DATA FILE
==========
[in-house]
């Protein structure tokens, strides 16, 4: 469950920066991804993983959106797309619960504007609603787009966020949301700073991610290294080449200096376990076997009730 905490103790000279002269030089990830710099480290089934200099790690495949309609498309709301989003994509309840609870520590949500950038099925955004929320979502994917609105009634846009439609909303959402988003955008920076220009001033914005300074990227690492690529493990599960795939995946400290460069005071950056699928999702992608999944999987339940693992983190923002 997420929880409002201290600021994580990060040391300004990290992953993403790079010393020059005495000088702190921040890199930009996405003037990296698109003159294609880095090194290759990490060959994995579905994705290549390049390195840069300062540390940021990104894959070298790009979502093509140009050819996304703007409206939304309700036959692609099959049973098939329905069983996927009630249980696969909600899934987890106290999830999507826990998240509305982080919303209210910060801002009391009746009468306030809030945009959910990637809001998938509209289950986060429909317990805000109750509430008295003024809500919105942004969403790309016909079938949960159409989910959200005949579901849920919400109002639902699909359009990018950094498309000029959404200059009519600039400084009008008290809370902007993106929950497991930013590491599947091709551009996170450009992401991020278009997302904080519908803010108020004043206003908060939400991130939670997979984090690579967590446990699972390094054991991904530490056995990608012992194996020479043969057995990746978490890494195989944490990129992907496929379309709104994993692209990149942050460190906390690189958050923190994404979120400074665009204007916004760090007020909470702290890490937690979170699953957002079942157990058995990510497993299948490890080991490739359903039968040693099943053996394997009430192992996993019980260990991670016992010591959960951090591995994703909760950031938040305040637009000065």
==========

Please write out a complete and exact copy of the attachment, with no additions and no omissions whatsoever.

[in-house]
């Protein structure tokens, strides 16, 4: 469950920066991804993983959106797309619960504007609603787009966020949301700073991610290294080449200096376990076997009730 905490103790000279002269030089990830710099480290089934200099790690495949309609498309709301989003994509309840609870520590949500950038099925955004929320979502994917609105009634846009439609909303959402988003955008920076220009001033914005300074990227690492690529493990599960795939995946400290460069005071950056699928999702992608999944999987339940693992983190923002 997420929880409002201290600021994580990060040391300004990290992953993403790079010393020059005495000088702190921040890199930009996405003037990296698109003159294609880095090194290759990490060959994995579905994705290549390049390195840069300062540390940021990104894959070298790009979502093509140009050819996304703007409206939304309700036959692609099959049973098939329905069983996927009630249980696969909600899934987890106290999830999507826990998240509305982080919303209210910060801002009391009746009468306030809030945009959910990637809001998938509209289950986060429909317990805000109750509430008295003024809500919105942004969403790309016909079938949960159409989910959200005949579901849920919400109002639902699909359009990018950094498309000029959404200059009519600039400084009008008290809370902007993106929950497991930013590491599947091709551009996170450009992401991020278009997302904080519908803010108020004043206003908060939400991130939670997979984090690579967590446990699972390094054991991904530490056995990608012992194996020479043969057995990746978490890494195989944490990129992907496929379309709104994993692209990149942050460190906390690189958050923190994404979120400074665009204007916004760090007020909470702290890490937690979170699953957002079942157990058995990510497993299948490890080991490739359903039968040693099943053996394997009430192992996993019980260990991670016992010591959960951090591995994703909760950031938040305040637009000065």